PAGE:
1. syllabic count = number of syllables
2. rhythm = the position of the accent or stress, generally on the penultimate (next to last) syllable of the verse
3. types of rhyme (necessary for a better precision of the rhythm): assonance, consonance, alternate, enclosed, couplet (clerihew type), monorhyme etc.
4. hemistich = a verse spit in half by a dash (-) signifying a break in speech
5. strophic pause, verbal pause
6. enjambment = a sentence that begins in a verse and continues in the following one(s)
7. types of verse = plain verse, acute verse, grave verse
8. stanza = each separate group of verses in a poem, that generally keep the same structure throughout the poem (in the classical acceptation of the word, a stanza comprised four lines, with steady rhyme and rhythm).
9. synalepha = the process of merging two syllables into one, usually in order to preserve the rhythm
10. syneresis = the proces of contracting two vowels into a diphtong, and, subsequently, merging two syllables into one, to preserve rhythm.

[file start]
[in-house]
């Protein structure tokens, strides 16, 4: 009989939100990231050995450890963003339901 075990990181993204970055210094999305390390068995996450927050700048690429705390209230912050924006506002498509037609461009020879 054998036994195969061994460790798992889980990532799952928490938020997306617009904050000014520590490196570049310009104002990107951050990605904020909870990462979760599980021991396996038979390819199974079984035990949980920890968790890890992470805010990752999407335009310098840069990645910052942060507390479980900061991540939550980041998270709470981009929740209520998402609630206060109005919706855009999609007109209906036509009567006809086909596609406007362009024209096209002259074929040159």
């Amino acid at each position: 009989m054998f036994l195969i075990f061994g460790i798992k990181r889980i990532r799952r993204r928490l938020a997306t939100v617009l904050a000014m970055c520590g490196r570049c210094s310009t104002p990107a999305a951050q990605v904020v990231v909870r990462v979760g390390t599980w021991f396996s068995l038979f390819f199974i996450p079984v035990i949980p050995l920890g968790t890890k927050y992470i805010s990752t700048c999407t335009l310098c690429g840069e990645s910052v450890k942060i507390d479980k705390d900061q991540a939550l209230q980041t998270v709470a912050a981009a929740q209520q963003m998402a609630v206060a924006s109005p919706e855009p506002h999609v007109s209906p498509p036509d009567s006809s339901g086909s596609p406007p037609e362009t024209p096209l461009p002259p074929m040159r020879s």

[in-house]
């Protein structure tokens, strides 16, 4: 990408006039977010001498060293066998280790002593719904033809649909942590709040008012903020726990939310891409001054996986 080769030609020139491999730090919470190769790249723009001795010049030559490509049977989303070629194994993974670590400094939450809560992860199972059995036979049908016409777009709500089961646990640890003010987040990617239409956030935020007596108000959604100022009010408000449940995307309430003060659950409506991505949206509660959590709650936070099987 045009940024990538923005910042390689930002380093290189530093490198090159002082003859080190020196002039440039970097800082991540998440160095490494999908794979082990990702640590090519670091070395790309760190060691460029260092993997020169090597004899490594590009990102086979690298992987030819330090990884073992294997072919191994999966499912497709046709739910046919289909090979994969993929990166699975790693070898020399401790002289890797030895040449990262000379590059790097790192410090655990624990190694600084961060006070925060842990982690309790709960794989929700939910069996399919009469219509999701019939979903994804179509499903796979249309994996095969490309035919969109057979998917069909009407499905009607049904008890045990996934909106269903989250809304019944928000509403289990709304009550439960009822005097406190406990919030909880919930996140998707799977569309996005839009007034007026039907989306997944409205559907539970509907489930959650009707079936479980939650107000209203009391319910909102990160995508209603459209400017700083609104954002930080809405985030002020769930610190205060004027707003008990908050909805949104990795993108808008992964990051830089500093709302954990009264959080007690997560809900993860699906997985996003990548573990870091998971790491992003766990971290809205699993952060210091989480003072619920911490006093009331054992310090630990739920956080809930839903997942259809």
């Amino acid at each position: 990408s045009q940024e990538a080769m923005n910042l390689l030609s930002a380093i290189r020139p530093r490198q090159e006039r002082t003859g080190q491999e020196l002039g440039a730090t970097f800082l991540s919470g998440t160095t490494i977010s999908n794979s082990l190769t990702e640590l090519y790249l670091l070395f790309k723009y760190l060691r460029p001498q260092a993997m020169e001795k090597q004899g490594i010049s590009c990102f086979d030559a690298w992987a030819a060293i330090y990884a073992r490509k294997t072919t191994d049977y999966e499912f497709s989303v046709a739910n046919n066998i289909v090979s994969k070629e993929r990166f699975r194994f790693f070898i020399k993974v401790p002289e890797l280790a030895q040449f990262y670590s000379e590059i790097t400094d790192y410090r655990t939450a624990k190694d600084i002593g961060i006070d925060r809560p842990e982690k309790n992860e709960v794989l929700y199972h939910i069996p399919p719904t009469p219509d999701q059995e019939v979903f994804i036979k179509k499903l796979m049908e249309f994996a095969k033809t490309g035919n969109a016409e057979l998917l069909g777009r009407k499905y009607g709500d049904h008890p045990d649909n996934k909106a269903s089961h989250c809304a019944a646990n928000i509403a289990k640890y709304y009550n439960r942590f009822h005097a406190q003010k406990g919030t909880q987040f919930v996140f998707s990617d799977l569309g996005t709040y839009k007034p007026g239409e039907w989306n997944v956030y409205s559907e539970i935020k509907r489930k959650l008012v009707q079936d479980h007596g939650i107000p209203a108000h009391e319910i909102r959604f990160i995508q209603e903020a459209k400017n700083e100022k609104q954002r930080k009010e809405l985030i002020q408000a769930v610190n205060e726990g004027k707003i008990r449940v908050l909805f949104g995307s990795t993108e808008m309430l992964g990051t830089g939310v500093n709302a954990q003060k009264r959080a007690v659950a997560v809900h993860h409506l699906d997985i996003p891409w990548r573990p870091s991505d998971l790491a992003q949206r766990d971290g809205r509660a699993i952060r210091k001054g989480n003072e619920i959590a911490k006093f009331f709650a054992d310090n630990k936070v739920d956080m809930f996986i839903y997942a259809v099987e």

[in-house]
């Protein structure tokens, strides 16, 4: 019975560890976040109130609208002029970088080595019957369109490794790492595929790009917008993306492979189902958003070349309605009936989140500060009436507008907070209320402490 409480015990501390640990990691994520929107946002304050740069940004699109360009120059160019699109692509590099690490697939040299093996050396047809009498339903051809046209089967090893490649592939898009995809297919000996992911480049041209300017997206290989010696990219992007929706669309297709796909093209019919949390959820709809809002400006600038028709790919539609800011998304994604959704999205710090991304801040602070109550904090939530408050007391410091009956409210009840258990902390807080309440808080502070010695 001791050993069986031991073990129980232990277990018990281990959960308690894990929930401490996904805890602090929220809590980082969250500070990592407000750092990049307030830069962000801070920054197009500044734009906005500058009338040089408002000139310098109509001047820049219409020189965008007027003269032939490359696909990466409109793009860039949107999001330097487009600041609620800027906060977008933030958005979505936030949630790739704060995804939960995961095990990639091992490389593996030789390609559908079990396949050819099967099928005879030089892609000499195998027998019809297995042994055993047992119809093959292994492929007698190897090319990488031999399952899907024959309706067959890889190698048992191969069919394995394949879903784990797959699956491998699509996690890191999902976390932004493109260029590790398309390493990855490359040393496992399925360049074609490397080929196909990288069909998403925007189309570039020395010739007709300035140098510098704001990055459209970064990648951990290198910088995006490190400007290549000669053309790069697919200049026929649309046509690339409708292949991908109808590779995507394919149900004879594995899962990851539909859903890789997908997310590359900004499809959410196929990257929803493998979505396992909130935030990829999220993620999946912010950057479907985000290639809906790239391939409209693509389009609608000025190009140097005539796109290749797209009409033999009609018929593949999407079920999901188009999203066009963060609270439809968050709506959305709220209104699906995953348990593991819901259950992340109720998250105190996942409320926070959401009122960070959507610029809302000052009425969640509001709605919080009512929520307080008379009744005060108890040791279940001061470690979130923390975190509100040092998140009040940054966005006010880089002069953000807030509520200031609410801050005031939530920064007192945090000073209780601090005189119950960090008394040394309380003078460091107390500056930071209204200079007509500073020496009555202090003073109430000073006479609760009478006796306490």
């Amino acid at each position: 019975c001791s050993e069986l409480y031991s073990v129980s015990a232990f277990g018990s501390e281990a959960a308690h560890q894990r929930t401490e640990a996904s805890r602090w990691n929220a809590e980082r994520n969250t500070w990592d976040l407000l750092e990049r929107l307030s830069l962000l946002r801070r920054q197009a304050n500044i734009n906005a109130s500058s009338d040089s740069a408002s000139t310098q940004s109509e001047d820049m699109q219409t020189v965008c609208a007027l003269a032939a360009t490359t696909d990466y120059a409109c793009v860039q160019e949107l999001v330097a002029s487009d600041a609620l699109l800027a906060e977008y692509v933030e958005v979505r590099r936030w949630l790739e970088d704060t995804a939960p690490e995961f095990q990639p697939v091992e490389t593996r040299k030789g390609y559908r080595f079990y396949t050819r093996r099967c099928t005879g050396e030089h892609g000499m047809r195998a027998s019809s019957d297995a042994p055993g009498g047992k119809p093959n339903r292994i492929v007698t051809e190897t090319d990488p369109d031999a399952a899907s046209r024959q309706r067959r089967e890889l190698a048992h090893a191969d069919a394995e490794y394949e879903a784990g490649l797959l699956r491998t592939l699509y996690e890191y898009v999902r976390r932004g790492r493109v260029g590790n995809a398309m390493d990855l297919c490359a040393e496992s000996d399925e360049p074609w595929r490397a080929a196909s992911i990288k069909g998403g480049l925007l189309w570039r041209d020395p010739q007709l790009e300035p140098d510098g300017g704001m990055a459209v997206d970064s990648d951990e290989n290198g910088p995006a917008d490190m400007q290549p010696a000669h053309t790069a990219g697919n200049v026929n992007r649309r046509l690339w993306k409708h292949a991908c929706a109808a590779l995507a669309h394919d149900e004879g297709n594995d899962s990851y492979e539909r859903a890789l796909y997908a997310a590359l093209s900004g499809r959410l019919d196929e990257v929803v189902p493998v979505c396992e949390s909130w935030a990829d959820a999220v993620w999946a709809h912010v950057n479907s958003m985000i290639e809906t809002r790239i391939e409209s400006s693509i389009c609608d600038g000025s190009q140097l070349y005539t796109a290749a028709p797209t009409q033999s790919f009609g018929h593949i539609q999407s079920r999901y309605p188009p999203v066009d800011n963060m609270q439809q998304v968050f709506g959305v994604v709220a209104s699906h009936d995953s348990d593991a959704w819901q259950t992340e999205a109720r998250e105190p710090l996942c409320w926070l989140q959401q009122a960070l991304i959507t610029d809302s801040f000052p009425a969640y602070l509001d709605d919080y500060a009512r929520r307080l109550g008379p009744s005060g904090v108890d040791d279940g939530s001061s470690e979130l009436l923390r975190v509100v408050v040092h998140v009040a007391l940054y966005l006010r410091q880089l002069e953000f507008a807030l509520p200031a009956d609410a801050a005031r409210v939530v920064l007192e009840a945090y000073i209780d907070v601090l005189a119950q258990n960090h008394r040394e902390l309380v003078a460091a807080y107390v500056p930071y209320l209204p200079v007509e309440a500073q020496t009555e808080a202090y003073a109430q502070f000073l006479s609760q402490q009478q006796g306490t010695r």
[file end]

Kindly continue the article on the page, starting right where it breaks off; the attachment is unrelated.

11. dieresis = the opposite of syneresis, it involves splitting a diphtong or vowel into two separate vowels, thus adding a syllable to the line (again, the purpose is to preserve the rhythm)
12. hiatus = the pause between two adjacent vowels going into different syllables
13. heptasyllabical verse (7) = a seven-syllable line
14. hendecasyllable verse (11) = an eleven-syllable line
15. octosyllabical verse (8) = an eight-syllable line
16. alexandrine verse or dodecasyllable verse (12) = a twelve-syllable line (allegedly named after a famous collection of romances in the 12th century, in which the main hero was Alexander the Great)